U.S. cotton farmers intend to plant 13.1 million cotton acres this spring


U.S. cotton farmers intend to plant 13.1 million cotton acres this spring—up 3.7 percent from 2017, according to the National Cotton Council’s (NCC) 37th annual Early Season Planting Intentions Survey.

Upland cotton intentions are up 3.8 percent from last year to 12.8 million acres. Extra-long staple intentions represent a 1 percent increase to 254,000 acres.

“Planted acreage is just one of the factors that will determine supplies of cotton and cottonseed. Ultimately, weather, insect pressures and agronomic conditions play a significant role in determining crop size,” Dr. Jody Campiche, NCC vice president of Economics and Policy Analysis said at the organization’s annual meeting in Fort Worth.

The Cotton Belt’s harvested area totals 11.1 million acres with abandonment assumed at about 15 percent. Using an average U.S. yield per harvested acre of 842 pounds generates a cotton crop of 19.4 million bales, with 18.7 million upland bales and 744,000 extra-long staple bales.

The NCC survey was mailed in mid-December 2017 to farmers across the 17-state Cotton Belt, and responses were collected through mid-January. The survey asked farmers for the number of acres devoted to cotton and other crops in 2017 and the acres planned for the coming season.

“History has shown that U.S. farmers respond to relative prices when making planting decisions. During the survey period, cotton futures prices were stronger relative to competing crops. The price ratios of cotton to corn and soybeans are more favorable than in 2017,” Campiche said. “However, soybeans are expected to provide competition for available acres in 2018 due in part to the lower production costs relative to cotton. While cotton prices have improved relative to other crops, cottonseed prices are at the lowest level since the 2006 marketing year, thus increasing the net costs of ginning.”

Southwest

Southwest growers intend to plant 8 million acres of cotton, an increase of 5.7 percent. Increases in cotton area are expected in each of the three states.

Texas cotton acreage, according to the survey, is expected to increase by 3.7 percent, as respondents expect to plant more wheat and less corn and “other crops.”

In Kansas, farmers intend to plant 55.3 percent more cotton acres, along with more wheat and “other crops.” Kansas growers intend to plant less corn and soybeans. In Oklahoma, a 21 percent increase in cotton acreage is expected as wheat acreage declines and “other crops” increase slightly.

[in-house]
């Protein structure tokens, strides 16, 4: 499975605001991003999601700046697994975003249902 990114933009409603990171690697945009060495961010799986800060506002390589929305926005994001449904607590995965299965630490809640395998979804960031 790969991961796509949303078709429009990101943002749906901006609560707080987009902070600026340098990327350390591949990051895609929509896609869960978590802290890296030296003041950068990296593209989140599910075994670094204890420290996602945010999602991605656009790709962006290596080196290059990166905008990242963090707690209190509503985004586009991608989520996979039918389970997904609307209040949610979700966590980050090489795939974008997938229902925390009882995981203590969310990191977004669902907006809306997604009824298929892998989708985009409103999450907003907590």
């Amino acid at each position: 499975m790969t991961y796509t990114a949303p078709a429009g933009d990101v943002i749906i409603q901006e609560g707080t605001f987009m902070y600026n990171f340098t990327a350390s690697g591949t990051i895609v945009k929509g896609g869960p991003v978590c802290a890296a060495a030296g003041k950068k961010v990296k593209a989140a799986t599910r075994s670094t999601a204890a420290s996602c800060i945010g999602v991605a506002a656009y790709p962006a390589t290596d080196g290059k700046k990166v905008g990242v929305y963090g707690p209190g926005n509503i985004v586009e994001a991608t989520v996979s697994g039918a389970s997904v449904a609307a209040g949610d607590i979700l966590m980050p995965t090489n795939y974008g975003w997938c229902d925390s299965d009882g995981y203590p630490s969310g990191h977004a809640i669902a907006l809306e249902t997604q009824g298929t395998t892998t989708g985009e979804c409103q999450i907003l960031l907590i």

Southeast

Survey respondents in the Southeast indicate a 2.3 percent increase in the region’s upland area to 2.6 million acres. All six states show an increase in acreage.

In Alabama, the survey responses indicate 0.8 percent more cotton acreage and less wheat, soybeans and “other crops.” In Florida, respondents indicated more cotton and soybeans and less “other crops.” In Georgia, cotton acreage is expected to increase by 0.6 percent, as growers expect to plant fewer soybeans and more corn and “other crops,” likely peanuts. In North Carolina, an 8.2 percent increase is expected as acreage moves away from soybeans. In South Carolina, cotton acreage is expected to increase by 3.4 percent, while corn acreage is expected to decline. Cotton acreage is expected to increase by 3.1 percent in Virginia, as acreage moves away from wheat and “other crops.”

Mid-South

In the Mid-South, growers have demonstrated their ability to adjust acreage based on market signals. The relative prices and potential returns of competing crops play a significant role in cotton acreage. Mid-South growers intend to plant 1.9 million acres, a decrease of 0.1 percent from the previous year as some land is shifted to soybeans.

Across the region, Louisiana and Mississippi intend to decrease cotton acreage and Arkansas, Missouri and Tennessee expect to increase acreage. The largest decline was reported in Mississippi with 5.5 percent less cotton acreage in 2018. In Tennessee, cotton acreage is expected to increase by 1.5 percent as land shifts away from corn and wheat. Missouri growers expect to increase cotton acres by 3.8 percent and plant less corn and soybeans. In Louisiana, respondents intend to plant 2.6 percent less cotton acreage, more soybeans, and less of all “other crops.”

All states in the Mid-South except Missouri intend to plant more soybeans in 2018.

Far West

Far West farmers are expecting to plant 293,000 upland cotton acres—a 6.8 percent decrease from 2017. Arizona is responsible for the largest decrease, with California acreage down slightly and New Mexico acreage up slightly. The survey results for Arizona suggest a shift from upland cotton to extra-long staple cotton, corn, and “other crops.” In California, growers intend to plant more wheat and corn.

Many farmers will continue to face difficult economic conditions in 2018.

These expectations, NCC noted, are a snapshot of intentions based on market conditions at survey time, and actual plantings will be influenced by changing market conditions and weather.

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